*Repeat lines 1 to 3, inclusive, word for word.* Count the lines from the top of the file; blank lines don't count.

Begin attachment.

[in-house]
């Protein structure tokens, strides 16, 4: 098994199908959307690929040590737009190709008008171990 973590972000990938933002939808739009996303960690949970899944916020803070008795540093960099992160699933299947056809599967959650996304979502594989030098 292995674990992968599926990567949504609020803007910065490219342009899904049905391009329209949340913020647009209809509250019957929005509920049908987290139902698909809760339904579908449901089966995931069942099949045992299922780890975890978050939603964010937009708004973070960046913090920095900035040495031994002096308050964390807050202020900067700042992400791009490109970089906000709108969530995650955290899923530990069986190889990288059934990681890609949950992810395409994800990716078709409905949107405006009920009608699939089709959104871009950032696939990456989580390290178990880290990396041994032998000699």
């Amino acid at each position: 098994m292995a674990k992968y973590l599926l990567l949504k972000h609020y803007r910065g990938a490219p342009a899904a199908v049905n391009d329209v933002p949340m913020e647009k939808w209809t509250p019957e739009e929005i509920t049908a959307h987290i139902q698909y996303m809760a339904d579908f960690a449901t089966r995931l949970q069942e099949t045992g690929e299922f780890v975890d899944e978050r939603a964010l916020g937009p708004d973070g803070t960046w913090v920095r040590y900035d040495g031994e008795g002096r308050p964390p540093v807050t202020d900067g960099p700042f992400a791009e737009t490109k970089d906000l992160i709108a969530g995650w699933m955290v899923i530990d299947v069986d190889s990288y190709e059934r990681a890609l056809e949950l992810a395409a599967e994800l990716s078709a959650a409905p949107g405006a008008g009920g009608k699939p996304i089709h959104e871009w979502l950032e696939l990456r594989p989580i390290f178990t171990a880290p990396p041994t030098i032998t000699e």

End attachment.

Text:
[in-house]
């Protein structure tokens, strides 16, 4: 098994199908959307690929040590737009190709008008171990 973590972000990938933002939808739009996303960690949970899944916020803070008795540093960099992160699933299947056809599967959650996304979502594989030098 292995674990992968599926990567949504609020803007910065490219342009899904049905391009329209949340913020647009209809509250019957929005509920049908987290139902698909809760339904579908449901089966995931069942099949045992299922780890975890978050939603964010937009708004973070960046913090920095900035040495031994002096308050964390807050202020900067700042992400791009490109970089906000709108969530995650955290899923530990069986190889990288059934990681890609949950992810395409994800990716078709409905949107405006009920009608699939089709959104871009950032696939990456989580390290178990880290990396041994032998000699």
């Amino acid at each position: 098994m292995a674990k992968y973590l599926l990567l949504k972000h609020y803007r910065g990938a490219p342009a899904a199908v049905n391009d329209v933002p949340m913020e647009k939808w209809t509250p019957e739009e929005i509920t049908a959307h987290i139902q698909y996303m809760a339904d579908f960690a449901t089966r995931l949970q069942e099949t045992g690929e299922f780890v975890d899944e978050r939603a964010l916020g937009p708004d973070g803070t960046w913090v920095r040590y900035d040495g031994e008795g002096r308050p964390p540093v807050t202020d900067g960099p700042f992400a791009e737009t490109k970089d906000l992160i709108a969530g995650w699933m955290v899923i530990d299947v069986d190889s990288y190709e059934r990681a890609l056809e949950l992810a395409a599967e994800l990716s078709a959650a409905p949107g405006a008008g009920g009608k699939p996304i089709h959104e871009w979502l950032e696939l990456r594989p989580i390290f178990t171990a880290p990396p041994t030098i032998t000699e």